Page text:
Sitting in traffic jams is a headache many drivers only dream of avoiding. You will be hard-pressed to think of a more stressful situation as a driver than being stuck in traffic. Fortunately, the motoring world appears to share this concern, which is evident by the technology that is being designed and launched to try and combat moments of gridlock on the nation’s roads.
And it seems it we might be saying goodbye to traffic jams sooner than we think as used van specialist,Van Monster, analyses some of the most eye-catching developments that are either with us now, or are forthcoming:
Communicating traffic lights
Audi is in the midst of developing a technology that effectively allows vehicles to communicate with nearby traffic lights within the area. Deemed ‘vehicle-to-infrastructure’ technology — or V-to-I— the revolutionary concept will see drivers being informed when a set of traffic lights are about to turn green. It will also act as a means of warning motorists if they won’t have enough time to make it through the lights before they turn red.
The technology is anything but just a one-way means of communication. This is because the technology will also make use of the cloud to send safety information and other operational data wirelessly from vehicles to traffic lights.
The well-known vehicle manufacturer is hopeful that the technology will play a key role in easing congestion on our roads, and as a result, reduce the number of road traffic accidents.
Pom Malhotra, general manager of the Connected Vehicles division at Audi, commented: “This feature represents Audi’s first step in vehicle-to-infrastructure integration.
“In the future we could envision this technology integrated into vehicle navigation, start/stop functionality and even used to help improve traffic flow in municipalities. These improvements could lead to better overall efficiency and shorter commuting times.”
How will buses provide traffic updates?
A trial of buses on the 344 route from Clapham Junction to Liverpool Street in London will be providing live, up-to-date traffic news to drivers in the area. This is a result of a six-month trial that is being launched by Transport for London (TfL), which will see digital information boards being installed into the back windows of the transport.
The boards, located on the rear of the vehicle, will use GPS technology andTfL’s24-hour traffic control centre to provide live traffic updates.
Garrett Emmerson, chief operation officer for Surface Transport at TfL, acknowledged: “This innovative use of one of the capital’s most iconic features —the London bus —will help all road users.”
There are also plans to expand the trial to another route around London — if the original trial is successful, the 344 route will no longer have the technology exclusively and it will be expanded onto the 415 route that travels from Tulse Hill to Liverpool Street and possibly the whole of London.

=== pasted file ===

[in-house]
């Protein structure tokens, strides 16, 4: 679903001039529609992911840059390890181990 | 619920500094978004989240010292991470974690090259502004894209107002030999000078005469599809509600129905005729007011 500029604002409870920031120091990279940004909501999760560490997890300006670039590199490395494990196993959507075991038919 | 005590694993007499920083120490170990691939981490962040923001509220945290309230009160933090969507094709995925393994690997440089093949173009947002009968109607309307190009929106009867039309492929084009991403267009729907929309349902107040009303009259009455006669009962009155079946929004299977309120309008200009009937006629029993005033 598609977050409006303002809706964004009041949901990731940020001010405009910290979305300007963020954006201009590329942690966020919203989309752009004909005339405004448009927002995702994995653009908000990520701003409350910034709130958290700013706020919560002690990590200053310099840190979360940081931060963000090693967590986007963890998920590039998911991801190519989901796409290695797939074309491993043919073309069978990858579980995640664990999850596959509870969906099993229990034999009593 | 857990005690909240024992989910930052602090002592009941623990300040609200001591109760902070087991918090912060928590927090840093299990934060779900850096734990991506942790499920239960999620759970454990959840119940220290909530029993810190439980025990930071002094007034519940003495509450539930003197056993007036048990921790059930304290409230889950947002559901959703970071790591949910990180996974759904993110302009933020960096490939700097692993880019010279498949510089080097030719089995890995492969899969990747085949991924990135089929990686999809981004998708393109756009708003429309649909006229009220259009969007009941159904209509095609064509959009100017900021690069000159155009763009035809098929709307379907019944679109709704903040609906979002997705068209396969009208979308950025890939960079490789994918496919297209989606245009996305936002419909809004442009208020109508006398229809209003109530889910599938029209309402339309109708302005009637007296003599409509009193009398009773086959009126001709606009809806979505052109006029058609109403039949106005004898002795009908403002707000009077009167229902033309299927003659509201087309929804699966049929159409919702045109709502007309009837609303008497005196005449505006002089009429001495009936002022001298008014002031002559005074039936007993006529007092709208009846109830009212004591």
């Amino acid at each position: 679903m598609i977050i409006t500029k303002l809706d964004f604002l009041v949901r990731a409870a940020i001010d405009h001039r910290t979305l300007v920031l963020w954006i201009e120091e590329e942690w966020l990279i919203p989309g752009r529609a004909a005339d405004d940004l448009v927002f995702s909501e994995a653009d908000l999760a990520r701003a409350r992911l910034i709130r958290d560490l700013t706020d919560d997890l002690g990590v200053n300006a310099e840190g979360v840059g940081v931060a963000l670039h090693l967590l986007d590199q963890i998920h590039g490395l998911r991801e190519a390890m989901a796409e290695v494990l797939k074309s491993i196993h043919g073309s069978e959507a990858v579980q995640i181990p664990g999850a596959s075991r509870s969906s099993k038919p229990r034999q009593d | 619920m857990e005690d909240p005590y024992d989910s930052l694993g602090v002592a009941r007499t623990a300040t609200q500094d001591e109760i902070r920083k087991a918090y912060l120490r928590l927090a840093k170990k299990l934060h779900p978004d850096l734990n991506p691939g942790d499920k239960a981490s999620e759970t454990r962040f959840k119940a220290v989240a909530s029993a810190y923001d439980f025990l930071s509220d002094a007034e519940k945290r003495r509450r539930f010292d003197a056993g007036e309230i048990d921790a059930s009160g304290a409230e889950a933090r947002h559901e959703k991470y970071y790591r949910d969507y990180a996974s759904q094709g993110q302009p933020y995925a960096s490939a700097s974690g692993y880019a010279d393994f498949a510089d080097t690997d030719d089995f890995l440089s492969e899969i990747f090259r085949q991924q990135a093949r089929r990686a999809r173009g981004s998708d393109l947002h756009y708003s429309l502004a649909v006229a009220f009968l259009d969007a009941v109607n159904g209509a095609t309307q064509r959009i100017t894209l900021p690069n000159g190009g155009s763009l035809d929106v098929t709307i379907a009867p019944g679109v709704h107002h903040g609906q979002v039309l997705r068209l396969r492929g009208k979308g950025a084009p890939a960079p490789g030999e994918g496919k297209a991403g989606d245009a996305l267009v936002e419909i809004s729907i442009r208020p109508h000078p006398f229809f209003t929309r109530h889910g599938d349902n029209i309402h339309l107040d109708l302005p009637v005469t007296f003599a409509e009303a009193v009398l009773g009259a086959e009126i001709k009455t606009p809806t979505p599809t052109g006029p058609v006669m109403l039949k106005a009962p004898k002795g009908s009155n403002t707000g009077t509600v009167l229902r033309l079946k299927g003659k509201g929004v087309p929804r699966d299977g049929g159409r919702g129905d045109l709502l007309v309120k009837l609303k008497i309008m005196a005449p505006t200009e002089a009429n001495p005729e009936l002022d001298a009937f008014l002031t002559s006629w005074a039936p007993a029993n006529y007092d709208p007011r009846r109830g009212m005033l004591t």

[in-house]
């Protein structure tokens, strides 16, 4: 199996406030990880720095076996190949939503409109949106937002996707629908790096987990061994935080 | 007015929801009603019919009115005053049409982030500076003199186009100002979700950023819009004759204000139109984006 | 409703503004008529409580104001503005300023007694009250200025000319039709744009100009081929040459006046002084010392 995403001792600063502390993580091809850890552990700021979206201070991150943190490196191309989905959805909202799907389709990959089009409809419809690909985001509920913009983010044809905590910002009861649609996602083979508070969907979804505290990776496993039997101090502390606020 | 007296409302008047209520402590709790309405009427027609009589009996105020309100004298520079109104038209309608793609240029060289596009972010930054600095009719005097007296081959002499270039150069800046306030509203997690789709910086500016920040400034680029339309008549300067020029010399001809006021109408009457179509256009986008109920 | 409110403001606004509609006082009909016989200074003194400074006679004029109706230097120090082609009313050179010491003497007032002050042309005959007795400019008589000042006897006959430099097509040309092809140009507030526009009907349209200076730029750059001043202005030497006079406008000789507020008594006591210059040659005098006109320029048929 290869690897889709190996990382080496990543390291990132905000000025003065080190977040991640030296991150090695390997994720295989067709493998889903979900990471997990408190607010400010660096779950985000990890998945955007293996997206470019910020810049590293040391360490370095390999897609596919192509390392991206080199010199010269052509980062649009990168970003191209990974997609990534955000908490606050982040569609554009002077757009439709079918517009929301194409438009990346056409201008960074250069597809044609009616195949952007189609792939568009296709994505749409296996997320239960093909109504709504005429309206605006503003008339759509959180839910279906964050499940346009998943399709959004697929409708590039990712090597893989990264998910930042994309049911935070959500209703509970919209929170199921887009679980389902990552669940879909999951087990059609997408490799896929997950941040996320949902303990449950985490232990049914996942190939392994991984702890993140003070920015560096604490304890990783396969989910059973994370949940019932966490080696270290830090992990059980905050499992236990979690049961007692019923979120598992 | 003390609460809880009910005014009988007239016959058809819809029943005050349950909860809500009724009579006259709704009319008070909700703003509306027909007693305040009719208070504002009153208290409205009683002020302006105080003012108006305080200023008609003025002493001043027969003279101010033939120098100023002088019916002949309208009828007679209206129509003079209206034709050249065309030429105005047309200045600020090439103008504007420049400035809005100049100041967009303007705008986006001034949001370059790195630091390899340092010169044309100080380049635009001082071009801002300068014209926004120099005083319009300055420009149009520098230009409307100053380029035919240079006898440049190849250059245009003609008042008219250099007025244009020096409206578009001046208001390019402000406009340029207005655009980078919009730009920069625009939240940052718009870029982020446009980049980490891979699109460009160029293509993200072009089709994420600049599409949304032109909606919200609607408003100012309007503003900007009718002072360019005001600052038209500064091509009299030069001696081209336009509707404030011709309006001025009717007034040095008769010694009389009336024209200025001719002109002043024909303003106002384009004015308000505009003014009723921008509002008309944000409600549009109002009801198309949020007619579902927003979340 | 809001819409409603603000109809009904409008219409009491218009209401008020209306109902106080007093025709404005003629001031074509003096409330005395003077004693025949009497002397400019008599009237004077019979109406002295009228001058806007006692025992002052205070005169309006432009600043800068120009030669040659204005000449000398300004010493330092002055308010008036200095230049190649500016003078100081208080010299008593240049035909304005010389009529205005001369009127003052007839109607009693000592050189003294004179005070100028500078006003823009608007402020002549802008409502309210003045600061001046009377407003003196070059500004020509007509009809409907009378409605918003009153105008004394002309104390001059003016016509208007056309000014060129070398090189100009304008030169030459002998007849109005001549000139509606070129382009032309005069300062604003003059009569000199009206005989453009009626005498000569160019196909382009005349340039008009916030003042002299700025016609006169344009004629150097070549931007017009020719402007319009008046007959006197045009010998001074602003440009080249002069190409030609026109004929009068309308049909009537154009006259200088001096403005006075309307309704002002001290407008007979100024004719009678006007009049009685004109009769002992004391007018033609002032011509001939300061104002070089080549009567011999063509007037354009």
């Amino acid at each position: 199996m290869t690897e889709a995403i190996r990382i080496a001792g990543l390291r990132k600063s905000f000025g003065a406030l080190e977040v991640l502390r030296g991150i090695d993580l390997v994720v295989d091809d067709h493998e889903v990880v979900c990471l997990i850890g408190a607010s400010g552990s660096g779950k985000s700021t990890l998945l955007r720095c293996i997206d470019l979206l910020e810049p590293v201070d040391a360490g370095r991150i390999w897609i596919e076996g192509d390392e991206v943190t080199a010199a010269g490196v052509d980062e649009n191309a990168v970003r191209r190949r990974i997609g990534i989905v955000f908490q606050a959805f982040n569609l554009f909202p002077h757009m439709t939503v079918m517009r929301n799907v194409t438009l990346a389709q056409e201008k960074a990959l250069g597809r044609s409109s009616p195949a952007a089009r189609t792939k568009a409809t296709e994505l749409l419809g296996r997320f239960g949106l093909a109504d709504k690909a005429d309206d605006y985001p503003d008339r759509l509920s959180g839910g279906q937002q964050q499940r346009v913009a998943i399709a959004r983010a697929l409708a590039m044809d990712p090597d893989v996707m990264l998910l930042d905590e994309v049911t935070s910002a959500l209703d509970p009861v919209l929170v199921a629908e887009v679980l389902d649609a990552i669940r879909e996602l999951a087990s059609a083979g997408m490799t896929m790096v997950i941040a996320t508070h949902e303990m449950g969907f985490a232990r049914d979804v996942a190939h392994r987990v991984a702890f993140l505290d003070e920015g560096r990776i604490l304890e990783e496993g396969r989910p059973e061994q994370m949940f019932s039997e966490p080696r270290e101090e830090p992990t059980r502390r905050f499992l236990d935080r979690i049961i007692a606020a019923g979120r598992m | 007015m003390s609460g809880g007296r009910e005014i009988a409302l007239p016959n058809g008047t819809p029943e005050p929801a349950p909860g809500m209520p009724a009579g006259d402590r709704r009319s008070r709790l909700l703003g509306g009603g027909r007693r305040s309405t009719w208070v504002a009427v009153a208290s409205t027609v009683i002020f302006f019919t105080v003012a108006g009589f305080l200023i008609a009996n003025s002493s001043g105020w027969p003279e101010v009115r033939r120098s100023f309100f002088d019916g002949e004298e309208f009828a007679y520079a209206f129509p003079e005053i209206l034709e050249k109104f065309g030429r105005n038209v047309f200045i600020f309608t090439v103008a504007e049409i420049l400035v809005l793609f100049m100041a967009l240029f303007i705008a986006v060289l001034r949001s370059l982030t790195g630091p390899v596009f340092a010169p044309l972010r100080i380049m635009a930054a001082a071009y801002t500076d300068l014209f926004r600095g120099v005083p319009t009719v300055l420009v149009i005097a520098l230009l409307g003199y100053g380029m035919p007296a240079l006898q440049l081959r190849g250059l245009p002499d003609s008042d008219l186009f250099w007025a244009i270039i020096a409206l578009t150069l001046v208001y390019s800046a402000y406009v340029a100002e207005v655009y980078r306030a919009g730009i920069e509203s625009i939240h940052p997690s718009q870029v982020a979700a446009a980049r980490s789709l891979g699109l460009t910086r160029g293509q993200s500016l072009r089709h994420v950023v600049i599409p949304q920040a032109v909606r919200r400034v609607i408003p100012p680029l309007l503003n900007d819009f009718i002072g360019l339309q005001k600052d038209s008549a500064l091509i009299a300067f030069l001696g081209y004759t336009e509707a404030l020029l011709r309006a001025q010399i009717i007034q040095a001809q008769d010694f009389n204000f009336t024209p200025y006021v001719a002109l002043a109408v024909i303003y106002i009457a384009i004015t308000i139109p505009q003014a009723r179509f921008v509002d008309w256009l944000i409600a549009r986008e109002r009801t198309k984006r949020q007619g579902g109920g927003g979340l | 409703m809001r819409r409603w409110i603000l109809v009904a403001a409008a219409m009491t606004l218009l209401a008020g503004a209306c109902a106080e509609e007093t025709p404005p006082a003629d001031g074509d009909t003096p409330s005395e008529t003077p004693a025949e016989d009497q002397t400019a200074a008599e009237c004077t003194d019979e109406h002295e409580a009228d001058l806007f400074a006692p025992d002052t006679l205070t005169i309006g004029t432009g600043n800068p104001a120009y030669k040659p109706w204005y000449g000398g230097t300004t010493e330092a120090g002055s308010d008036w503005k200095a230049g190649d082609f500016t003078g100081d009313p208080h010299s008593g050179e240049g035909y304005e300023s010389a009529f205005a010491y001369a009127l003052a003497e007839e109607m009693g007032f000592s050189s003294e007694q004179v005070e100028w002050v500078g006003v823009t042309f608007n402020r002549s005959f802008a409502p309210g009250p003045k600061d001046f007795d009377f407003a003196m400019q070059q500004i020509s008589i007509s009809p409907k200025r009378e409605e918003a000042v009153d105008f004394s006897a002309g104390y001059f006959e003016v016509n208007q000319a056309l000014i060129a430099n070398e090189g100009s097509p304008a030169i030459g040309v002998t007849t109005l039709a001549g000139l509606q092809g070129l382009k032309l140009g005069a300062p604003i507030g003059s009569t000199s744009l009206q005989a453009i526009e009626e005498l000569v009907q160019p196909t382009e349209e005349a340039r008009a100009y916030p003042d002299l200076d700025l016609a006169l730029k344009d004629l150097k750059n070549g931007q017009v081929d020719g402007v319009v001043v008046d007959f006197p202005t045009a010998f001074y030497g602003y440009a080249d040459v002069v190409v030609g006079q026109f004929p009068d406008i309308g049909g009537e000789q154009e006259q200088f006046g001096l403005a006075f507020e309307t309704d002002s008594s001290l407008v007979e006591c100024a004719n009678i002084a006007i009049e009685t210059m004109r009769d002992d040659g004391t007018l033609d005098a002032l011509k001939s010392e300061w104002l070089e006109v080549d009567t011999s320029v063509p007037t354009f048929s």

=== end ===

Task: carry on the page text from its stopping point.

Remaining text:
The introduction of smart motorways
Most drivers who use motorways will already be aware of smart motorway that have been introduced to try and manage a smooth continuous flow of traffic. Controlled from a regional traffic control centre and the responsibility of Highways England, the idea sees traffic being carefully monitored so that vehicles have the best opportunity to flow freely along a route.
Smart motorways have a set of features that you should be aware of when travelling on them:
- A lane that has a red ‘X’ in the electronic signs that hang over it shouldn’t be driven along.
- The hard shoulder — indicated by a solid white line — shouldn’t be driven along unless otherwise directed to do so.
- The smart motorway’s current speed limit will be indicated by gantries and should be kept to. The speed limit will change depending on the amount of traffic.
- Refuge areas should be used for emergencies at times when drivers can travel along the hard shoulder.
Smart motorways are currently in operation throughout the UK, including along stretches of the M4, M5, M25, and M42. Plans are in place to introduce many more across the country.
Are smart cities next?
NXP and Siemens have joined forces to create a technology that take vehicle connectivity to a new level. By making use of in-vehicle chips designed by NXP which are incorporated with smart infrastructure that is being overseen by Siemens, the devices will allow vehicles to talk to each other within a city.
As a result, all of the following could soon be possible:
- The ability for traffic lights to turn green when roads are particularly busy.
- The chance for drivers to be instantly warned about any traffic jams on the road that they are travelling along.
- The opportunity for real-time information about general travel conditions to be communicated straight to vehicles and their drivers.
- The capability for drivers to be informed about any pedestrian crossings, stretches of road with lower speed limits or emergency vehicles that are nearby, via a hi-tech dashboard.
Both companies are optimistic that the tech devices will be ready for a 2020 launch. Nevertheless, cities will first need to implement the technology throughout their streets for the idea to be fully effective.